Groundbreaking report uncovers UK music industry gender discrepancy
DJ Paulette has spent over 30 years as a DJ and even longer in the dance music scene, but sexual assault at work has changed her behavior and questioned her dedication to the job.
She has since included in her rider the instruction that no one should stand behind her while she is DJing.
Progressing Gender Representation in UK Dance Music is the first report to use qualitative and quantitative data to non-male dance music performers’ challenges.
It stresses discrimination in live venues, festivals, radio airplay, record labels, and venue safety. DJ Jaguar started DJing after hearing Annie Mac on the radio.
“A lot of this employment entails traveling late at night on your own, often going to clubs and locations where people are intoxicated,” she says.
The paper uncovers hidden and overt discrimination in live music, festivals, radio, streaming, and record labels.
22 event lineups from 2018-2022 were analyzed (omitting 2020 due to the COVID pandemic). In 2018, female and non-binary acts made up barely 14% of average line-ups.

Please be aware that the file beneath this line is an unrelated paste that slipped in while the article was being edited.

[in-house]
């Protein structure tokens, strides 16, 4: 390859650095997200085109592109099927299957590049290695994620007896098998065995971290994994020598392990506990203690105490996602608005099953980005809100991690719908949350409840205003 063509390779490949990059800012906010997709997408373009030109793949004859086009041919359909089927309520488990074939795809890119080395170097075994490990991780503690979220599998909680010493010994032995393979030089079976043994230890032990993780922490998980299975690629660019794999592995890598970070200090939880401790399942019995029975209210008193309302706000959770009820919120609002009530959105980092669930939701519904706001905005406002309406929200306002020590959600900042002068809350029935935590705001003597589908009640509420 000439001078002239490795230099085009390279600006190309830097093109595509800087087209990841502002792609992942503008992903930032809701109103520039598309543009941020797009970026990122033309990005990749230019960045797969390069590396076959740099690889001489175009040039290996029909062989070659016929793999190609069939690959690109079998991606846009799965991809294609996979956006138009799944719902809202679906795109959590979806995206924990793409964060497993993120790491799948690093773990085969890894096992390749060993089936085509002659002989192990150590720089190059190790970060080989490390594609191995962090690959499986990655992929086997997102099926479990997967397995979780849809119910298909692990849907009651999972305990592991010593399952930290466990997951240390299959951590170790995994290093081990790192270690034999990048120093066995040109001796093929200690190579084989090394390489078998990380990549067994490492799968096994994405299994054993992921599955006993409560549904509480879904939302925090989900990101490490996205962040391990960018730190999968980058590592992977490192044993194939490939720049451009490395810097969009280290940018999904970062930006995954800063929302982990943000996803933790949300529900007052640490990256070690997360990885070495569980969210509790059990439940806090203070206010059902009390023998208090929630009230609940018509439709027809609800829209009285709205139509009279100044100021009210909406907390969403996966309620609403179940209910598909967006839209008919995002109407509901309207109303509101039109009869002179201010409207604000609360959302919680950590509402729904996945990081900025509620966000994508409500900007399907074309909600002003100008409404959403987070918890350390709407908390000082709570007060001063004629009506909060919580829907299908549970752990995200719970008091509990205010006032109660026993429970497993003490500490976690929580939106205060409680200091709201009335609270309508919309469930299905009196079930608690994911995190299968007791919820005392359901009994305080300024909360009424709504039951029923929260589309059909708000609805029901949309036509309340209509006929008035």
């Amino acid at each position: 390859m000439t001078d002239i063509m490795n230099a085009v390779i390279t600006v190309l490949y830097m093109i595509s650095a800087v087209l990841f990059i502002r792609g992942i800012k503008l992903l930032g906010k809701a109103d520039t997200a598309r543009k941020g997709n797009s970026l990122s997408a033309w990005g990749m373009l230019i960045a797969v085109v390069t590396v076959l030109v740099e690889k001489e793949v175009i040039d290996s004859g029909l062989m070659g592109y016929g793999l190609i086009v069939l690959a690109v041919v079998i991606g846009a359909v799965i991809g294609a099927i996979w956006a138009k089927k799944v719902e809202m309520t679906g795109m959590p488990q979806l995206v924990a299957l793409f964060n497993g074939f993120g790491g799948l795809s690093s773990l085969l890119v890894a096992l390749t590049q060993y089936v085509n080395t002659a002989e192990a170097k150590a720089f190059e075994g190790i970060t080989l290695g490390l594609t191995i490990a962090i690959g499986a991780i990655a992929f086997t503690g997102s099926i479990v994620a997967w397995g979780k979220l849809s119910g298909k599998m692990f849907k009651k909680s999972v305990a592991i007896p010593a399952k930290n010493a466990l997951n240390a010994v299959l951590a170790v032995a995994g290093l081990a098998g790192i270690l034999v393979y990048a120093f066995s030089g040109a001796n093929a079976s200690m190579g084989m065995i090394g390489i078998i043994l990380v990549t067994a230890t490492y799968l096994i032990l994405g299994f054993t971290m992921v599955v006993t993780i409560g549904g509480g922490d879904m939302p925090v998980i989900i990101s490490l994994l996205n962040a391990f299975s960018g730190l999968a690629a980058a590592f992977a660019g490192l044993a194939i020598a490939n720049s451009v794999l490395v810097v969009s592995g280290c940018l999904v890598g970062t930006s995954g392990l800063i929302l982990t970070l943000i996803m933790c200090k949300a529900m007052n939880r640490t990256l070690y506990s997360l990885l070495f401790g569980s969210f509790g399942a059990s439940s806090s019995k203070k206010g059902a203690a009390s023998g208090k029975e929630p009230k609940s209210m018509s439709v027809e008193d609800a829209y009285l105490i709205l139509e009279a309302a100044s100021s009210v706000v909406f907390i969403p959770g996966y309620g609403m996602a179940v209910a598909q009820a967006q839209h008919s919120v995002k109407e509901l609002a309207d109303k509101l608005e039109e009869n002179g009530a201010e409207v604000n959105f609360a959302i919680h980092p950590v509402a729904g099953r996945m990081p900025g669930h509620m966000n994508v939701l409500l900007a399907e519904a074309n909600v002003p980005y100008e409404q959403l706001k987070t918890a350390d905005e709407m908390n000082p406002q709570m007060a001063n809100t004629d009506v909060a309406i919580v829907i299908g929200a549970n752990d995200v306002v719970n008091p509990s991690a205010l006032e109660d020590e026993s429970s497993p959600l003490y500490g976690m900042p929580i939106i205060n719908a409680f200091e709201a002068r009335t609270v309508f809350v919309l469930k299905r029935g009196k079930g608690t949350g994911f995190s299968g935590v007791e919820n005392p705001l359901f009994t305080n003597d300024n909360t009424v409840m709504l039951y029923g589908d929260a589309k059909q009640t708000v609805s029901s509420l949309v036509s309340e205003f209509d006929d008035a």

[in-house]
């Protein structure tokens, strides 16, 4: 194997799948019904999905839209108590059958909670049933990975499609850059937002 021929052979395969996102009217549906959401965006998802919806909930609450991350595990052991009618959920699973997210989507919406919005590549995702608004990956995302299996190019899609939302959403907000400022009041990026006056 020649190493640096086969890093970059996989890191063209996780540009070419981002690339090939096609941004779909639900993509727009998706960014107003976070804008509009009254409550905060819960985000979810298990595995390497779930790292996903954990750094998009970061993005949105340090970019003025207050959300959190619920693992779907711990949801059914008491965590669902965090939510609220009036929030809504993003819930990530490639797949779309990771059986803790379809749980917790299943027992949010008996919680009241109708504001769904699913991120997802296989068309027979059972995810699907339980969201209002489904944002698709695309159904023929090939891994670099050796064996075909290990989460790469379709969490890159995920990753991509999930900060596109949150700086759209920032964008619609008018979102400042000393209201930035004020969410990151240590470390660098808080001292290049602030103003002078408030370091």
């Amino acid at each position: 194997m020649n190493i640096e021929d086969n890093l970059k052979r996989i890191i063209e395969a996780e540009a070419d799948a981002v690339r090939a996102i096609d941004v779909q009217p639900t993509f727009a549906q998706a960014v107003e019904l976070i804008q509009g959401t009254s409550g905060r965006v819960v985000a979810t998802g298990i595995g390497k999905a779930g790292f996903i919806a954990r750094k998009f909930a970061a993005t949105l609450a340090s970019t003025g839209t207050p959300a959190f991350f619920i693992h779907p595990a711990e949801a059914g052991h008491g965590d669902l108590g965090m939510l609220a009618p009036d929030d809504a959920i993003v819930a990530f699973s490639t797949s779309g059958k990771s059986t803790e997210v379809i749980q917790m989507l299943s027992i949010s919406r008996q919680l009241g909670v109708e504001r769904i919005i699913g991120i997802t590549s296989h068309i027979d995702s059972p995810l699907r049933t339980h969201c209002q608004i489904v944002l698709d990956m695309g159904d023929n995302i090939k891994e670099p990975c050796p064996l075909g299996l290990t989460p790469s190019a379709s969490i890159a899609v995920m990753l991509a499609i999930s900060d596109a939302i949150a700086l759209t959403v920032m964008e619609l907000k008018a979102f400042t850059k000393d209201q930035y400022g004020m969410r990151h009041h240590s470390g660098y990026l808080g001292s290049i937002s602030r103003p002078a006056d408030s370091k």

2021: 21% Despite advances, the same musicians were consistently booked, preventing more diverse performers from emerging. DJ Jaguar has two programs to help newbies.
Future1000 is a free online DJ school for ladies, trans, and non-binary teens. Everyone can participate this year. She formed the Jaguar Foundation, which distributed the report.
As dance music becomes more popular, its diversity and gender representation are more vital than ever, according to the International Music Summit (IMS).
As the world returns to normal after the pandemic, more eyes and ears will be on the UK music scene.